It was an historic day in the timeline for this storied franchise. But how, and why, did it come to this? What events led to the near demise of the club? Wasn’t the city considered one of the keys to Southern Association stability? Hadn’t Sulphur Dell become an iconic ballpark, given its name by beloved sports writer Grantland Rice yet despised by visiting right-hand hitting outfielders?

In the days ahead, read more about the events that lead up to the sale of the Nashville ball club.

Note: This Nashville baseball history was presented on Saturday, March 3, 2018 at the 15th annual Southern Association Conference at Rickwood Field in Birmingham, Alabama.

© 2018 by Skip Nipper. All Rights Reserved.

[1] Raymond Johnson, “Vols Change Hands Today,” Nashville Tennessean, January 20, 1959, 11.

[2] F. W. Williams, “Vol Owner Transfer Hinges on Stock Sale,” Nashville Tennessean, November 1, 1958, 13

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Too Little, Too Late

Integration did not come to the Southern Association until a 1954 experiment by Atlanta Crackers owner Earl Mann, when Nat Peeples was inserted as a pinch hitter in the Crackers’ season opener in Mobile. A week later, he was sent down to Jacksonville after appearing in two games and coming to the plate four times.

Reportedly, Mann considered the same action the previous season with a different negro player who was playing in Jacksonville: Henry Aaron. For whatever reason, the future Hall of Famer was not selected and had an outstanding season with the South Atlantic League club.

There was no Southern Association rule that kept rosters segregated. But with teams in New Orleans (the franchise would cease to exist after 1959, replaced by Little Rock), Nashville, Memphis (replaced by Macon after 1960), Birmingham, Atlanta, Shreveport, Mobile, and Chattanooga, civil rights issues were just coming to the forefront of American culture, and integration never occurred.

However, a Birmingham city ordinance prohibited integrated games from taking place on city-owned fields, and Louisiana state law did not allow different races to participate in sporting events together.

One occurence brought attention to the situation: in August of 1960, after six years as the parent organization of the Nashville Volunteers, Cincinnati withdrew its affiliation. Without negro players, said Reds GM Gabe Paul, development of potential players could not properly take place.

In his August 30, 1960 Sports Showcase column, Nashville Tennessean sports writer F. M. Williams quotes Paul on the issue:

“Having a team in the farm system, at Double A level, where Negro players cannot perform creates a void that hinders the entire player development program, he says. Player development is expensive at best, and it becomes even more so when there is one link in the chain that does not help the best young players.”

Williams’ opening lines in his column predict a dim future for the trouble league, emphasizing a rule (unwritten or not) of segregation and acknowledging the tension in race relations:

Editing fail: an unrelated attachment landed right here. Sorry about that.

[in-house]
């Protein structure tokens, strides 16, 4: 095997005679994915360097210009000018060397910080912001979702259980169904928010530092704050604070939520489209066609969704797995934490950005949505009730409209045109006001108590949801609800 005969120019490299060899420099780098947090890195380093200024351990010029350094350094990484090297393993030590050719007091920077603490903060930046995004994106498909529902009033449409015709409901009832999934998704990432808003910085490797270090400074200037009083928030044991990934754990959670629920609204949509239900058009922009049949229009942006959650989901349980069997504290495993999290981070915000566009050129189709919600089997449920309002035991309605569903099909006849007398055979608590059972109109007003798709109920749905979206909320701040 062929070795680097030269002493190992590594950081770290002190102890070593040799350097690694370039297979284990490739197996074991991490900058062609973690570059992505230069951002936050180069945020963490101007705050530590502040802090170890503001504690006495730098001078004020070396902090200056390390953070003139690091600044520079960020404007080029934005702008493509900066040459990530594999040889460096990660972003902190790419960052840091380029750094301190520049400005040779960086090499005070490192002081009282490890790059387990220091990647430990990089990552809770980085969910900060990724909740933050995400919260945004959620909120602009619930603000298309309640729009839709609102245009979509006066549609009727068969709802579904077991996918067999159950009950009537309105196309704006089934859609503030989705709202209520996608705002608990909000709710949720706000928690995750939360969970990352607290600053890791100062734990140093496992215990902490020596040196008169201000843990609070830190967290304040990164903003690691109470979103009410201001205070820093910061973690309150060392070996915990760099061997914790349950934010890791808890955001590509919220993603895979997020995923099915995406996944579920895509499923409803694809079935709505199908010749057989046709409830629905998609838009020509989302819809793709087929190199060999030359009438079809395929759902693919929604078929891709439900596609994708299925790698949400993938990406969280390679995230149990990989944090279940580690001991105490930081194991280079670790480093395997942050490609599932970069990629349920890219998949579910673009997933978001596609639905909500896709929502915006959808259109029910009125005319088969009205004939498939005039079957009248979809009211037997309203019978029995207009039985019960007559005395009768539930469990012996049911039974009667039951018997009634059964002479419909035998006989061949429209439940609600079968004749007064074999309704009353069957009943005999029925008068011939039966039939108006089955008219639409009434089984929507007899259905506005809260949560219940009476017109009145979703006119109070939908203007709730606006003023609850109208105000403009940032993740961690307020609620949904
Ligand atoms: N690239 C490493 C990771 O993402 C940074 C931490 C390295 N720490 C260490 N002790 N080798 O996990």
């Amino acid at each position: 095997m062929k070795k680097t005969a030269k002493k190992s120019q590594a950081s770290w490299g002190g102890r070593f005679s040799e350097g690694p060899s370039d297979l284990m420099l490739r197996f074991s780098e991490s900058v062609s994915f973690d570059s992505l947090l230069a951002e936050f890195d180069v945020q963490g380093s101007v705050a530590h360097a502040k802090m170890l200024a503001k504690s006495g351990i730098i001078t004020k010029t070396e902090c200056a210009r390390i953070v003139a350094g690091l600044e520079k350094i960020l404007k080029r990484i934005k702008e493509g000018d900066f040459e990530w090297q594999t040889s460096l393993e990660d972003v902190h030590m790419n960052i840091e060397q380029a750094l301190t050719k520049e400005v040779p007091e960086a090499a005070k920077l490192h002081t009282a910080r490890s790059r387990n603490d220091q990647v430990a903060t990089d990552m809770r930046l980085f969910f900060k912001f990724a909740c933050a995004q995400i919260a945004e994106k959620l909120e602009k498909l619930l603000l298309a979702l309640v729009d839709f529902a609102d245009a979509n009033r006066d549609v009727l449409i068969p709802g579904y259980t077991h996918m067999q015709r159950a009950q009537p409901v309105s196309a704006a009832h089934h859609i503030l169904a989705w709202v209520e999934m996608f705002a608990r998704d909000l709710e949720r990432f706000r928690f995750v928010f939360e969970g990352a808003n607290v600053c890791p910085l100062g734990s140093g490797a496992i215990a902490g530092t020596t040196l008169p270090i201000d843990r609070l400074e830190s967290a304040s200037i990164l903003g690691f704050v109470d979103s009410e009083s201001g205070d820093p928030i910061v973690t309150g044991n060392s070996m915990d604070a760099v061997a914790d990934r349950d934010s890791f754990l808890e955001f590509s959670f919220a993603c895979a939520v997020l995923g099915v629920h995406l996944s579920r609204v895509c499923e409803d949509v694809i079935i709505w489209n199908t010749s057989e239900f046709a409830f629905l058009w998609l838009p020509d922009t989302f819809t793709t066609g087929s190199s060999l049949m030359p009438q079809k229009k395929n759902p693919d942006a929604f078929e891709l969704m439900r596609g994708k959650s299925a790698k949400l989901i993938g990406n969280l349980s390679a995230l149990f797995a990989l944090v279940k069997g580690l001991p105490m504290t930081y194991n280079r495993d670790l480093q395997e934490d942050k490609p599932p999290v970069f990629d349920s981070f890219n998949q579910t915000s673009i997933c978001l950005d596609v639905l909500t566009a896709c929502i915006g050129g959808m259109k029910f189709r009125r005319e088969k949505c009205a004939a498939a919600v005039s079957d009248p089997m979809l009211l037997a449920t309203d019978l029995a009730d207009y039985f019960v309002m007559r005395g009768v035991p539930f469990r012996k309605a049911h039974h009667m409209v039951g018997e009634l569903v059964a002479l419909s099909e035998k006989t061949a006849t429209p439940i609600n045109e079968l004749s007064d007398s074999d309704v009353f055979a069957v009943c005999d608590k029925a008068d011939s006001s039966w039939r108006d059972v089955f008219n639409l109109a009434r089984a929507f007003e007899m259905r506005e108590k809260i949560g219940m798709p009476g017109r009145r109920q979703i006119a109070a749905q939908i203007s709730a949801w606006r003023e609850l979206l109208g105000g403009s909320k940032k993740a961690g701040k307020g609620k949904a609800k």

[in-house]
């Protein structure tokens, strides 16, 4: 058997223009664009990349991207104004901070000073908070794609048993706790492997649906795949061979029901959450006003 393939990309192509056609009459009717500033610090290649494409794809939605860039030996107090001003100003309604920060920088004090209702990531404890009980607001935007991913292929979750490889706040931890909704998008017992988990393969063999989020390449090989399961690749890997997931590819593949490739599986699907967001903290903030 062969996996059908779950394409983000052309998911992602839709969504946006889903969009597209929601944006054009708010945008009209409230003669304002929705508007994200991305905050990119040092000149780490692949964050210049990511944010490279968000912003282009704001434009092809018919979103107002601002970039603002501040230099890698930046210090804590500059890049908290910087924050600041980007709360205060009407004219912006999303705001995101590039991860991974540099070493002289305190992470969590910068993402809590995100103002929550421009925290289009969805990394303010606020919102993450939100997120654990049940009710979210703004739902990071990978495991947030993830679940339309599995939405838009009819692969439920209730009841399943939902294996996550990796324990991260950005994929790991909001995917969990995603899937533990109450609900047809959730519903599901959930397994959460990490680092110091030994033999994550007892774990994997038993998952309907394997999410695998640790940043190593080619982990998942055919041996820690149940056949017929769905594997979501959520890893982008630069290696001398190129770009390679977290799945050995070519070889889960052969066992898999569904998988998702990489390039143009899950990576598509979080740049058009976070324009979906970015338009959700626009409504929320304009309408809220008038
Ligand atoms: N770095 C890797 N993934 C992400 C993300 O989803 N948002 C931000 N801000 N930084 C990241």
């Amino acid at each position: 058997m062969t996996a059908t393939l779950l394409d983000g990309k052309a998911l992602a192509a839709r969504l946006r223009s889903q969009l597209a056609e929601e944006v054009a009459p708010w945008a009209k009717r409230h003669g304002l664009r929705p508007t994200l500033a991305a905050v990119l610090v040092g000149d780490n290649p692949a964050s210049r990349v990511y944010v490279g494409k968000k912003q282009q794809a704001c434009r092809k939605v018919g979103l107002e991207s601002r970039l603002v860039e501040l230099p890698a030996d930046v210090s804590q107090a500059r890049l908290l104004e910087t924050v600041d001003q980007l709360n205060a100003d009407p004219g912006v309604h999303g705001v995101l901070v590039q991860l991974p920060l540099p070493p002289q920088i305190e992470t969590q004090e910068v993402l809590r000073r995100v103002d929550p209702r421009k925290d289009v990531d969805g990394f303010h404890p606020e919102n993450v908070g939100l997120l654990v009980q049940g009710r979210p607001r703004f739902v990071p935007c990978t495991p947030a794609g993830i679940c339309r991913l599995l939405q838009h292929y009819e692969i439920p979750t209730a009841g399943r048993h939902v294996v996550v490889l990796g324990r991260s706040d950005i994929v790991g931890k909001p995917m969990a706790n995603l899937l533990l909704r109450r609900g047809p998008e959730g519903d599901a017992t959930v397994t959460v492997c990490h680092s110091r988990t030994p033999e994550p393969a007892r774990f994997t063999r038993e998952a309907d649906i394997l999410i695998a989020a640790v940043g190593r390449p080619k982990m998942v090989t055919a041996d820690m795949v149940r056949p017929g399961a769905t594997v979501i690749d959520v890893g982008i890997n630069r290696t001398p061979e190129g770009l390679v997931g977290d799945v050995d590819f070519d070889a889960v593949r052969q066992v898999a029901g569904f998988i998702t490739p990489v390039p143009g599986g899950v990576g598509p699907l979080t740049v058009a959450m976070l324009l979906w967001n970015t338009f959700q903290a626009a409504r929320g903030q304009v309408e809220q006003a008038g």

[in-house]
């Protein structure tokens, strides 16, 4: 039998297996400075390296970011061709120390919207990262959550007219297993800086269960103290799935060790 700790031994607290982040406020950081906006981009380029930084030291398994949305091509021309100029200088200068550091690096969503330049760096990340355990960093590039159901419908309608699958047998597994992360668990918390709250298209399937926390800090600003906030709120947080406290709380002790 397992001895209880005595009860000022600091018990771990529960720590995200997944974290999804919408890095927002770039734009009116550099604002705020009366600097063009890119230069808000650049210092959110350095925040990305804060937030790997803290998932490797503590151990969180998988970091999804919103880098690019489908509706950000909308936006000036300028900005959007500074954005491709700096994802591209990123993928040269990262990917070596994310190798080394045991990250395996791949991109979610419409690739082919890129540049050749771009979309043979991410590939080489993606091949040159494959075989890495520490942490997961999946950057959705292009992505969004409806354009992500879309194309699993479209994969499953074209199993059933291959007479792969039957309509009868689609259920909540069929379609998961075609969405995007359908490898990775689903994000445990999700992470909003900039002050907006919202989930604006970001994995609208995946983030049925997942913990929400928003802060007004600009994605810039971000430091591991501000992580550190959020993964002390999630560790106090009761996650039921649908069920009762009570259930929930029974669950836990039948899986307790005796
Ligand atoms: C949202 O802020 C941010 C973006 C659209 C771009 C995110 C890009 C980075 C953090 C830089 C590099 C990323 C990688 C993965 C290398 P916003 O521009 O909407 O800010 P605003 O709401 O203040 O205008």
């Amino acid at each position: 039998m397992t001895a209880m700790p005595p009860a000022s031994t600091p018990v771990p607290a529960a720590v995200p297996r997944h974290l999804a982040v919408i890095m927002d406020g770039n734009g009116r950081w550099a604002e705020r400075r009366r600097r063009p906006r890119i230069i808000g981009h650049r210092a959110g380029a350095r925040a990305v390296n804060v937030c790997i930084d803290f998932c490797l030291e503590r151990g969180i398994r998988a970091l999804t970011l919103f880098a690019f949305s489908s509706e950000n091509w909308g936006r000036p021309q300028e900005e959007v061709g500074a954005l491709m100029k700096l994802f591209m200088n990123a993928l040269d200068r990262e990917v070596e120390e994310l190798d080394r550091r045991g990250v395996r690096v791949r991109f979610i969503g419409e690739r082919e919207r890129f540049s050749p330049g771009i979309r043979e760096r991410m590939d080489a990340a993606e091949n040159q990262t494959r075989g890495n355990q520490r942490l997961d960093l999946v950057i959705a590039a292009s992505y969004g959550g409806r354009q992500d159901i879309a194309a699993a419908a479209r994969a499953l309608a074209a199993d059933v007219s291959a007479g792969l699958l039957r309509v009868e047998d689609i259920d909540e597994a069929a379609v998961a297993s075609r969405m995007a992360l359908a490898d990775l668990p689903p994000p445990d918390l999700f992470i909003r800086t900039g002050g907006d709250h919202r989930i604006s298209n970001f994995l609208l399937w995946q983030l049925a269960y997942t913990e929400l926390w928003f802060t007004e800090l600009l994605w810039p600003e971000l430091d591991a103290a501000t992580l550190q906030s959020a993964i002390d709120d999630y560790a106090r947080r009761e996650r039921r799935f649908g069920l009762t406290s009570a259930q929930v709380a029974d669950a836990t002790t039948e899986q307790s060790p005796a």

“If Gabe Paul’s thinking is in line with that of other major league executives, time is running out on Double A baseball.

“Paul took a public stand against the Southern league’s policy of not using Negro players. This is the first time, to my knowledge, that any big league executive has used the racial issue to establish farm policy.

“Eventually it could lead to a Southern boycott.”

On August 31, the Tennessean published an Associated Press story that the American League announced plans to expand to 10 teams by 1962.[1] The National League had previously agreed to absorb up to four teams of the proposed Continental League, but followed suit with an announcement during the World Series that Houston and New York would become members of the league.[2]

nashville-tennessean-08-30-1960-gabe-paul-quote-cincinnati-reds-nashville-vols-08-29-1960If Gabe Paul knew of the plans, which certainly would change the course of developing players, it appears he did not let the directors of the Nashville club know.

Minnesota Twins* farm director Sherry Robertson offered an affiliation proposal to Vols general manager Bill Harbour on January 20, 1961. The agreement was ratified by Nashville board members on February 9.

Vice-President Lyndon Johnson was invited to throw out the first pitch at Sulphur Dell on April 8, and the Southern Association began its final season. Team owners did nothing to integrate the storied league, but waning attendance was the final culprit in its demise.

By season’s end, one of Williams’ predictions had come true, as time ran out on Double A baseball. Nashville drew only 64,450 for the entire season.

Attempts to revive the league went for naught, even though on October 31 a federal judge ruled that Birmingham, Alabama, laws against integrated playing fields were illegal, eliminating the last barrier against integration in the Southern Association.

On January 24, 1962, the Southern Association suspended operations “due to a lack of enough major league working agreements.”

*The original Washington Senators, now relocated to Minneapolis-St. Paul; a new expansion team was set in Washington as a replacement.

[1] Corrigan, Ed. Associated Press. “AL Votes to Expand to 10 Teams by ’62”. Nashville Tennessean, August 31, 1960

[2] McCue, Andy and Thompson, Eric. “Mis-Management 101: The American League Expansion for 1961”. Published in The National Pastime: Endless Seasons: Baseball in Southern California, 2011. Phoenix: Society for American Baseball Research, 42

SOURCES

baseball-reference.com

Nashville Tennessean

newspapers.com

Paper of Record

sabr.org

© 2016 by Skip Nipper. All Rights Reserved.